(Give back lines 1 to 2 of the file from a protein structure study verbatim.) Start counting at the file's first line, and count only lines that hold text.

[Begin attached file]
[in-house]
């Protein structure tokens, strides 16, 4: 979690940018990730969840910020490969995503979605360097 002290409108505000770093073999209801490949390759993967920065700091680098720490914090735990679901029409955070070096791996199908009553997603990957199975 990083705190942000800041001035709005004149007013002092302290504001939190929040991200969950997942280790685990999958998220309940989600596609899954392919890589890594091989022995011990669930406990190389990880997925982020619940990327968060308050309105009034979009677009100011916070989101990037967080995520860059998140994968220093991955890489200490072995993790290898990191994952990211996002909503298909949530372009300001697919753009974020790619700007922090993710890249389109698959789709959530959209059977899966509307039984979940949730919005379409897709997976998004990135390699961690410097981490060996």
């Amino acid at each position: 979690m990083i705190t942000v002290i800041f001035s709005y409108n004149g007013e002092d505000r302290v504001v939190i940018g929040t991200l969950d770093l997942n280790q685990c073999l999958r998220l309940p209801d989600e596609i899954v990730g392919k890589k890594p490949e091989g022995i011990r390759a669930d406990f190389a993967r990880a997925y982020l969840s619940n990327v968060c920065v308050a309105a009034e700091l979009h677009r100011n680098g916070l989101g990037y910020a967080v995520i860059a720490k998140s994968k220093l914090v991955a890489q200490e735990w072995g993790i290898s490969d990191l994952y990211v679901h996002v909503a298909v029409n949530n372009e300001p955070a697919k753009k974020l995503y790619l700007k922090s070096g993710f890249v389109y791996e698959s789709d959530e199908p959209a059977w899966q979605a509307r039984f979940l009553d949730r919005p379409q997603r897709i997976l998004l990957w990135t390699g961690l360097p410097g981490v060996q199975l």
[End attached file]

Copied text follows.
[in-house]
């Protein structure tokens, strides 16, 4: 979690940018990730969840910020490969995503979605360097 002290409108505000770093073999209801490949390759993967920065700091680098720490914090735990679901029409955070070096791996199908009553997603990957199975 990083705190942000800041001035709005004149007013002092302290504001939190929040991200969950997942280790685990999958998220309940989600596609899954392919890589890594091989022995011990669930406990190389990880997925982020619940990327968060308050309105009034979009677009100011916070989101990037967080995520860059998140994968220093991955890489200490072995993790290898990191994952990211996002909503298909949530372009300001697919753009974020790619700007922090993710890249389109698959789709959530959209059977899966509307039984979940949730919005379409897709997976998004990135390699961690410097981490060996």